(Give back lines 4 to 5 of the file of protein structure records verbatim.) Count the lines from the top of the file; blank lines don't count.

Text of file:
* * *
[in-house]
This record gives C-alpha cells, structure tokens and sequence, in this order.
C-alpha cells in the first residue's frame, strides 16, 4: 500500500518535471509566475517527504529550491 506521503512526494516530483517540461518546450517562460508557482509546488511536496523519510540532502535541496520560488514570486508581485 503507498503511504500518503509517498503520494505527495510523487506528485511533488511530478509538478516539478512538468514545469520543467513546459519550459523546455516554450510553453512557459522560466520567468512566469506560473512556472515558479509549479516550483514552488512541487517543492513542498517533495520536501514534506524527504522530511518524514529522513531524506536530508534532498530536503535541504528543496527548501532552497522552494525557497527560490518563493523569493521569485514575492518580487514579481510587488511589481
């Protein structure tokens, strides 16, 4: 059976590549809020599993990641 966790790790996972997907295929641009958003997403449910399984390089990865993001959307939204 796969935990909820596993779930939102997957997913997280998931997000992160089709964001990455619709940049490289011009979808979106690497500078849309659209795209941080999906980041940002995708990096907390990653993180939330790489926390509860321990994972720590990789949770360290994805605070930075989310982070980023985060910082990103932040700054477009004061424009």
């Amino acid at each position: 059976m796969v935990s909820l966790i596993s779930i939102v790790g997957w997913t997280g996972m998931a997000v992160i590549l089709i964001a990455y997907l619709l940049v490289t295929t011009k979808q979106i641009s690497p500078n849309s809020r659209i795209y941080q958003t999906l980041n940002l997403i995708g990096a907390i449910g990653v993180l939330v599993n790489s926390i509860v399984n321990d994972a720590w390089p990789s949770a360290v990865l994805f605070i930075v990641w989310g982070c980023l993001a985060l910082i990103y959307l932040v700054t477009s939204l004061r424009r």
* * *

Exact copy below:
């Protein structure tokens, strides 16, 4: 059976590549809020599993990641 966790790790996972997907295929641009958003997403449910399984390089990865993001959307939204 796969935990909820596993779930939102997957997913997280998931997000992160089709964001990455619709940049490289011009979808979106690497500078849309659209795209941080999906980041940002995708990096907390990653993180939330790489926390509860321990994972720590990789949770360290994805605070930075989310982070980023985060910082990103932040700054477009004061424009």
């Amino acid at each position: 059976m796969v935990s909820l966790i596993s779930i939102v790790g997957w997913t997280g996972m998931a997000v992160i590549l089709i964001a990455y997907l619709l940049v490289t295929t011009k979808q979106i641009s690497p500078n849309s809020r659209i795209y941080q958003t999906l980041n940002l997403i995708g990096a907390i449910g990653v993180l939330v599993n790489s926390i509860v399984n321990d994972a720590w390089p990789s949770a360290v990865l994805f605070i930075v990641w989310g982070c980023l993001a985060l910082i990103y959307l932040v700054t477009s939204l004061r424009r």